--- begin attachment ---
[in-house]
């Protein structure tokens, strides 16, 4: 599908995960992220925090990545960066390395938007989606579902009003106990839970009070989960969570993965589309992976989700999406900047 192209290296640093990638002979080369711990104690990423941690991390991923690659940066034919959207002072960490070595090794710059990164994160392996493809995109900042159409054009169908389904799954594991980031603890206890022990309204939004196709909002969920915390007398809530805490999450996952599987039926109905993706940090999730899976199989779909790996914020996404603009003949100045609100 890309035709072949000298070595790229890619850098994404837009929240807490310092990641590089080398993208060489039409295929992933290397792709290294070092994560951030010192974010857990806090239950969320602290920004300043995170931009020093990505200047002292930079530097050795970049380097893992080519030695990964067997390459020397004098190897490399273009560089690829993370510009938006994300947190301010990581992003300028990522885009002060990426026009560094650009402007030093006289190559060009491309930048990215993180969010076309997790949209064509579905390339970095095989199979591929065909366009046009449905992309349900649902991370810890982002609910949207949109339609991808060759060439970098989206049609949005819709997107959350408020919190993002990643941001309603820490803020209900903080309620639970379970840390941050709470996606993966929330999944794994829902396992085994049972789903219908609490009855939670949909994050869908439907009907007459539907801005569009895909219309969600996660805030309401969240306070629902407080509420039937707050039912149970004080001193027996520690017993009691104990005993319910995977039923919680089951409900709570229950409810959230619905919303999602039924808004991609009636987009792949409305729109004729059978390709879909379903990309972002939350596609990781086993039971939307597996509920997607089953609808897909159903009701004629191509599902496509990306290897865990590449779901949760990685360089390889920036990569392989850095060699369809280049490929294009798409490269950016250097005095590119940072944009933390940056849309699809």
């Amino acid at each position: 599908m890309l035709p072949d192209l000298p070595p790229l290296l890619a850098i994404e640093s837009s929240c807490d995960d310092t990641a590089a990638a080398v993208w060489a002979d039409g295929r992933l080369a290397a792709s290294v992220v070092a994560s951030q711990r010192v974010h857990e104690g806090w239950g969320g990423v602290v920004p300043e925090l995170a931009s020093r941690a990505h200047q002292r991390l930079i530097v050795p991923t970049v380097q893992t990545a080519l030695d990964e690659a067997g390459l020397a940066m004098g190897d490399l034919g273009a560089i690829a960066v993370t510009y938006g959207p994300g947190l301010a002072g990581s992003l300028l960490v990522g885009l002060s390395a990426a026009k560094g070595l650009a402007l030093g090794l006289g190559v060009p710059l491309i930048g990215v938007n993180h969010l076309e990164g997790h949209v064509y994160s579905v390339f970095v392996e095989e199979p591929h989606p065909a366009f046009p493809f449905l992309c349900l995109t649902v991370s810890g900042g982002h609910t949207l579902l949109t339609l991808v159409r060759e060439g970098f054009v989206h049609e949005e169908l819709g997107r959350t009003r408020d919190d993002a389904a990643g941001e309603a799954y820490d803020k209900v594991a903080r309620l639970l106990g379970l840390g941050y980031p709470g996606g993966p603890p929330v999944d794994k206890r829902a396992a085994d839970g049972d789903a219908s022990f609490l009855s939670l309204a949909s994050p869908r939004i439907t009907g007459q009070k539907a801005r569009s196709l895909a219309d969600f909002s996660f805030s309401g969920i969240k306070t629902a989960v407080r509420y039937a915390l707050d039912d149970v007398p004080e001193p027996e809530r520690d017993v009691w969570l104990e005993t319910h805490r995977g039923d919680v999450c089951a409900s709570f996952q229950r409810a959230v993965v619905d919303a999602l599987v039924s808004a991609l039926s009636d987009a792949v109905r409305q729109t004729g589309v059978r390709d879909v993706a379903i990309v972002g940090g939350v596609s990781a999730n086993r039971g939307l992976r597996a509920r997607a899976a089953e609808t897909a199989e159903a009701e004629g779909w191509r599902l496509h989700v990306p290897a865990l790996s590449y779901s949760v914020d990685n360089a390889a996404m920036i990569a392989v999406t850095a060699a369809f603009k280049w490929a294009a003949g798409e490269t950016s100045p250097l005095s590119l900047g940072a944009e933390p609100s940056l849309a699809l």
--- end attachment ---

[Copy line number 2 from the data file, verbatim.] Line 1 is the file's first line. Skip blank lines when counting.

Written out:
């Protein structure tokens, strides 16, 4: 599908995960992220925090990545960066390395938007989606579902009003106990839970009070989960969570993965589309992976989700999406900047 192209290296640093990638002979080369711990104690990423941690991390991923690659940066034919959207002072960490070595090794710059990164994160392996493809995109900042159409054009169908389904799954594991980031603890206890022990309204939004196709909002969920915390007398809530805490999450996952599987039926109905993706940090999730899976199989779909790996914020996404603009003949100045609100 890309035709072949000298070595790229890619850098994404837009929240807490310092990641590089080398993208060489039409295929992933290397792709290294070092994560951030010192974010857990806090239950969320602290920004300043995170931009020093990505200047002292930079530097050795970049380097893992080519030695990964067997390459020397004098190897490399273009560089690829993370510009938006994300947190301010990581992003300028990522885009002060990426026009560094650009402007030093006289190559060009491309930048990215993180969010076309997790949209064509579905390339970095095989199979591929065909366009046009449905992309349900649902991370810890982002609910949207949109339609991808060759060439970098989206049609949005819709997107959350408020919190993002990643941001309603820490803020209900903080309620639970379970840390941050709470996606993966929330999944794994829902396992085994049972789903219908609490009855939670949909994050869908439907009907007459539907801005569009895909219309969600996660805030309401969240306070629902407080509420039937707050039912149970004080001193027996520690017993009691104990005993319910995977039923919680089951409900709570229950409810959230619905919303999602039924808004991609009636987009792949409305729109004729059978390709879909379903990309972002939350596609990781086993039971939307597996509920997607089953609808897909159903009701004629191509599902496509990306290897865990590449779901949760990685360089390889920036990569392989850095060699369809280049490929294009798409490269950016250097005095590119940072944009933390940056849309699809």